A Republican Path to Citizenship – Via Boot Camp
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The Fiscal Times
April 8, 2014

In the absence of comprehensive immigration reform in the U.S. House, some Republicans are pushing for a different path to citizenship – via boot camp.

Undocumented immigrants who were brought to the U.S. before 2012 and who were 14 years old or younger would become legal permanent residents upon service in the U.S. military under legislation offered by Rep. Jeff Denham (R-CA). That provides an expedited path to citizenship compared with the naturalization process. Separation from the military under less-than-honorable conditions would rescind the new residency status.

The fact that a Republican is advocating this approach, and can count several GOP colleagues among the bill’s 43 cosponsors, illustrates the demographic challenges facing the party. Lawmakers with significant Latino populations in states such as California and Florida are seeking incremental changes to the nation’s immigration policies, particularly after House Speaker John Boehner (R-OH) balked at taking up an immigration bill passed by the Senate last year.

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“It’s not surprising that Republicans would dip their toes in the water with these types of bills,” said Mary Giavagnoli, director of the Immigration Policy Center at the American Immigration Council. “There’s overall consensus that people are who are willing to serve their country should be able to have the benefits of citizenship.”

Denham’s measure, also known as the ENLIST Act, is similar to the DREAM Act, which would allow children of undocumented immigrants to attend college in the U.S. along their path to citizenship.

Denham’s measure, which was introduced last year, is back on lawmakers’ radars again as they begin consideration of an annual defense-policy bill, one that Congress has passed for the last 52 years. He offered a similar provision last year as an amendment to the National Defense Authorization Act for fiscal 2014. Denham later withdrew the amendment, meaning lawmakers didn’t vote on the matter.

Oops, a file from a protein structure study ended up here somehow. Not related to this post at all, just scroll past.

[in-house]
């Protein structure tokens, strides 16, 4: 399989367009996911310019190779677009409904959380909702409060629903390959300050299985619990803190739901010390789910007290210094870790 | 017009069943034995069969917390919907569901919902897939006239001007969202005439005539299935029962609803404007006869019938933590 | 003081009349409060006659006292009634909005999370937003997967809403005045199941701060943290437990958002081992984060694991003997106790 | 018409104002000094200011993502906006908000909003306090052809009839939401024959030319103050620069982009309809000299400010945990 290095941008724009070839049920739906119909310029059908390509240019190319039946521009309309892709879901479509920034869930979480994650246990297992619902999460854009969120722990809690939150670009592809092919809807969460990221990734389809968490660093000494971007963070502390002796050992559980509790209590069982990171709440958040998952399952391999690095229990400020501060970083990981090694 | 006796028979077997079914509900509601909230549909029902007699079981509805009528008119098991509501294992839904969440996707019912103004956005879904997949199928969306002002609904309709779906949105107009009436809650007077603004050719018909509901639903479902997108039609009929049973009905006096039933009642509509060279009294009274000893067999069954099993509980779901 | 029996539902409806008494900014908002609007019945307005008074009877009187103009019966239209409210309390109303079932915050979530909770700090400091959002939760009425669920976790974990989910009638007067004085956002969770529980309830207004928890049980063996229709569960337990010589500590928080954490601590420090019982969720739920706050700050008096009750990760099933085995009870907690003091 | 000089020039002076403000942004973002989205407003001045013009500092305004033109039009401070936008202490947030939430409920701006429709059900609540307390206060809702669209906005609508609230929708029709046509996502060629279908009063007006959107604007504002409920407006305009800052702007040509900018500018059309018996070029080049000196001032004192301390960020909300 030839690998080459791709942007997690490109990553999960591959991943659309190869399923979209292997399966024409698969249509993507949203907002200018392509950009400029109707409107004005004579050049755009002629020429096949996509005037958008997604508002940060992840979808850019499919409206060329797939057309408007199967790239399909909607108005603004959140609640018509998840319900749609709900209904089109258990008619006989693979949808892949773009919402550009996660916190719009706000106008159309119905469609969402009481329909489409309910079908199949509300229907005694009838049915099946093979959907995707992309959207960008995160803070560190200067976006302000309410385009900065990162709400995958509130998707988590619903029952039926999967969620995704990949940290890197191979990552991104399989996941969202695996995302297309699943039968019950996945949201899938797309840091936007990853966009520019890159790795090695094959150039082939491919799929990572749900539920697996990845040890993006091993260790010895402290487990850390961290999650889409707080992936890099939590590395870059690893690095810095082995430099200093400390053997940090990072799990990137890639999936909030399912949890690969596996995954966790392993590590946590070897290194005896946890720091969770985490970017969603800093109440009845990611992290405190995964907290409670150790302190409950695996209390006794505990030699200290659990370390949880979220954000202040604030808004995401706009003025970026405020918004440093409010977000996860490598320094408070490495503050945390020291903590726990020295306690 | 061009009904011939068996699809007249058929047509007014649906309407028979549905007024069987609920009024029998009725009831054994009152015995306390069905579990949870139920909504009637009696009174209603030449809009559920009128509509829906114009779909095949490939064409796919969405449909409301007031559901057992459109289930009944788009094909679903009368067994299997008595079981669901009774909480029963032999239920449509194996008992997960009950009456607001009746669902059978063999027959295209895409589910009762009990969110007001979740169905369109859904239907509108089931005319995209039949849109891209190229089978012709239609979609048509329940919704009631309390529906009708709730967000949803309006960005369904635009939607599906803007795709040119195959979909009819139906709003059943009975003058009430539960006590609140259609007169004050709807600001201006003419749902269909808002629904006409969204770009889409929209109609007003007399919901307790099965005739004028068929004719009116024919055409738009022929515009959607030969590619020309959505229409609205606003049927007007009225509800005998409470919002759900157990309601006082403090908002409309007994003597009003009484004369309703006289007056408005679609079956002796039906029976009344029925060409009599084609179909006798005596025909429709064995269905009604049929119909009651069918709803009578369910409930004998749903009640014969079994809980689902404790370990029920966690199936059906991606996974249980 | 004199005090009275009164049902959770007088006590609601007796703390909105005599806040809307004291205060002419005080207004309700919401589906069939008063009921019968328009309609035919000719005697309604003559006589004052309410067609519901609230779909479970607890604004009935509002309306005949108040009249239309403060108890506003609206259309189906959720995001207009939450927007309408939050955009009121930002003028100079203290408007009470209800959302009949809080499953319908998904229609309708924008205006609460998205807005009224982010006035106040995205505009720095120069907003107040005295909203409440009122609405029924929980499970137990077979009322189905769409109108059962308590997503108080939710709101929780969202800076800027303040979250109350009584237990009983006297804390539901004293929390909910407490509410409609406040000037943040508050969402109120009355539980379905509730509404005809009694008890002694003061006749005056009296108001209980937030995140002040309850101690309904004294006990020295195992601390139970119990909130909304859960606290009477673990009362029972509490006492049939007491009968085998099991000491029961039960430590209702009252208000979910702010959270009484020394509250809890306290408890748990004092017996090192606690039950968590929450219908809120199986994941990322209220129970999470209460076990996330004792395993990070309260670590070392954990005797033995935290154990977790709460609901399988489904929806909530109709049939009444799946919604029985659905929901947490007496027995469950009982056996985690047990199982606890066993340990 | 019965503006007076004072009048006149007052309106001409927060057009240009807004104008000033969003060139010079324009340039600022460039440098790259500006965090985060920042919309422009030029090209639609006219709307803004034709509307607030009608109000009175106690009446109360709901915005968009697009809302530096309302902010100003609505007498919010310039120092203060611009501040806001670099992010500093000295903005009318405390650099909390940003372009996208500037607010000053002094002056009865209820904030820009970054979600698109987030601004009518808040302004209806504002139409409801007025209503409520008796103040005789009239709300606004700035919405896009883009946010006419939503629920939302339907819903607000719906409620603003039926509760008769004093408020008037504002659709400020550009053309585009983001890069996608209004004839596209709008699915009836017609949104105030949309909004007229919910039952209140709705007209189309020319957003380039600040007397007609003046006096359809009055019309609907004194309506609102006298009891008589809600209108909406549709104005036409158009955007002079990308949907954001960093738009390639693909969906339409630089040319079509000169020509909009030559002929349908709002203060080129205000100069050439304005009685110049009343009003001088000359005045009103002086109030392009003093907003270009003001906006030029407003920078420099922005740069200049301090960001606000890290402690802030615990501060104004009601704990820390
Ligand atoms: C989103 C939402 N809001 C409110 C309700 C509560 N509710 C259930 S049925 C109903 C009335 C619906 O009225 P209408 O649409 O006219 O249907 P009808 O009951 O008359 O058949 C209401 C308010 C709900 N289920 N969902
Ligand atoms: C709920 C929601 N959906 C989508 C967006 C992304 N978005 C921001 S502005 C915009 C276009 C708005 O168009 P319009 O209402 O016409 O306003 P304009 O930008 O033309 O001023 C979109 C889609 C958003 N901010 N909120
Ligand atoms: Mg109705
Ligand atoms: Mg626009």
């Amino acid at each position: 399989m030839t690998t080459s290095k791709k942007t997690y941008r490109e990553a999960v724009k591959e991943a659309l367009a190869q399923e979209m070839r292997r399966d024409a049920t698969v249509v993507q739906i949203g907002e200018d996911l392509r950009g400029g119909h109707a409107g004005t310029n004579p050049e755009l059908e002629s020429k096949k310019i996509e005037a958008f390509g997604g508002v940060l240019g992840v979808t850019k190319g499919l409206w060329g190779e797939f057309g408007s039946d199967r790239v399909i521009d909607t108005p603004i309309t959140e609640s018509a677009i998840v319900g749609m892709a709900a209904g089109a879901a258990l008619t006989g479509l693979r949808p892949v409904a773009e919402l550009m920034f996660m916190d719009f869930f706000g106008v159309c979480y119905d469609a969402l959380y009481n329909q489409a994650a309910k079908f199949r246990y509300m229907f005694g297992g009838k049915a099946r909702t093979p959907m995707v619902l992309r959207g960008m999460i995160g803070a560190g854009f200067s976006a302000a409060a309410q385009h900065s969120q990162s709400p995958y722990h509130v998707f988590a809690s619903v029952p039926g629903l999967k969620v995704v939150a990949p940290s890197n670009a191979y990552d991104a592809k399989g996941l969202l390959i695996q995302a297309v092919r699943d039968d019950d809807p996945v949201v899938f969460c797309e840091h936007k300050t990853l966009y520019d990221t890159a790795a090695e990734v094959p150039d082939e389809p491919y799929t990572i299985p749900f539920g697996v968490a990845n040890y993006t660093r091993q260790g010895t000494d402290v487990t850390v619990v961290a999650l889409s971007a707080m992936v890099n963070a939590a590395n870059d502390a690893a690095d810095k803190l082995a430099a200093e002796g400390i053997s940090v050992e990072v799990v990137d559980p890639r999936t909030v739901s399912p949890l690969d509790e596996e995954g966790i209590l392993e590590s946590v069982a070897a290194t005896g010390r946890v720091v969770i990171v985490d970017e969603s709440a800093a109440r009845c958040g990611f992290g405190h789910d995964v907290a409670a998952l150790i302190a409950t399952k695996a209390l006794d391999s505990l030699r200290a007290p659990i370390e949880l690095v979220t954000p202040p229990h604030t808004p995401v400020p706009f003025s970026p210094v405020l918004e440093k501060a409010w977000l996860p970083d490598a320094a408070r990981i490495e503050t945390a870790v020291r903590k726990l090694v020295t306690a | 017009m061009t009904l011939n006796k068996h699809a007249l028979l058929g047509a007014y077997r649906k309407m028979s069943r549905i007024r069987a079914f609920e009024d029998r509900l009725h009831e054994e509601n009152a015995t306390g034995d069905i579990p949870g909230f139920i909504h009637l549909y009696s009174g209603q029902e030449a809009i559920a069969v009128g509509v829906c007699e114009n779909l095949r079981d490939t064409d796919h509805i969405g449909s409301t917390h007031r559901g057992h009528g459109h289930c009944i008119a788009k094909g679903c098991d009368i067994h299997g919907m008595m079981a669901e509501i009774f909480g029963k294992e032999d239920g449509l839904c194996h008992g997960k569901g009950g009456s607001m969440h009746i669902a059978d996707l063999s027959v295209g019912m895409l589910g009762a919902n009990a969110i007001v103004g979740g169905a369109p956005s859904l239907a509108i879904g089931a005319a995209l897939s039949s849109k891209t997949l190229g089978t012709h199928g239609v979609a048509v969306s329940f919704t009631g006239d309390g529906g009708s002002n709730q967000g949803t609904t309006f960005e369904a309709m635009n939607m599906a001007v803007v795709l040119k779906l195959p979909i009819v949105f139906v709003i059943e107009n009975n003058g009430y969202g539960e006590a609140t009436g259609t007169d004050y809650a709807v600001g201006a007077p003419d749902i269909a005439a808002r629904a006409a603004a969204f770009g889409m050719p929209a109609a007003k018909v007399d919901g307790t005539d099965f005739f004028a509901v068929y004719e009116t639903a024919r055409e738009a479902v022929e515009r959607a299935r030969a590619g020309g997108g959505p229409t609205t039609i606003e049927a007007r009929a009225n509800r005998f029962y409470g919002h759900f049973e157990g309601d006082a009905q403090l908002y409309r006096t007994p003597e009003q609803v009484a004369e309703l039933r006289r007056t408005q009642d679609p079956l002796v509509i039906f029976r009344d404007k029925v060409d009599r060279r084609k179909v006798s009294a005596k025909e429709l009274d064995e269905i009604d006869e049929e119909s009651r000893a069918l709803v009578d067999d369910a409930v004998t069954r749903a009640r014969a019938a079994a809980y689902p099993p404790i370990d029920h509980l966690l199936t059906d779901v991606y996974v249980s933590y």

Denham’s bill suffered a brief setback last week, when House Armed Services Committee Chairman Howard “Buck” McKeon (R-CA) said he wouldn’t include Denham’s provision in the legislation to be considered by the defense panel next month.

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“Over the past several days I have heard from Members on and off the committee on both sides of this issue,” McKeon, who’s a cosponsor of Denham’s bill, said in a statement. “They have made sound arguments and raised valid concerns. This is an important issue that I know will continue to be debated going forward.”

Still, Denham has the chance to lobby his fellow committee members before the panel holds its May 7 vote on the measure. If that doesn’t work, he can offer an amendment on the House floor, where it’s likely to garner broader support from lawmakers in both parties.

Some Republicans opposed to the measure said it would diminish the value of U.S. citizenship.

“This bill, this badly named ENLIST Act, would put out the advertisement that says, ‘Sneak into America, sneak into the military and that's going to be the most expeditious path to American citizenship and the whole smorgasbord of benefits that come from American citizenship,’” Rep. Steve King of Iowa said Friday in a speech on the House floor. “Citizenship must be precious, not handed out like candy in a parade.”

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The immigration debate is expected to factor into both the November midterm elections and the subsequent White House race in 2016.

Jeb Bush, a former Florida governor and potential contender for the Republican presidential nomination, weighed in on immigration policy during a recent interview with Fox News, revealing views that contrast with most GOP lawmakers.

Speaking about illegal immigrants, Bush said: “Yes, they broke the law, but it’s not a felony. It’s an act of love, it’s an act of commitment to your family. I honestly think that is a different kind of crime, that there should be a price paid, but it shouldn’t rile people up that people are actually coming to this country to provide for their families.”

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A senior writer for The Fiscal Times based in Washington, D.C., Timothy Homan covers defense and national security matters. He previously worked as an economics and congressional reporter for Bloomberg News and covered international trade for Congressional Quarterly.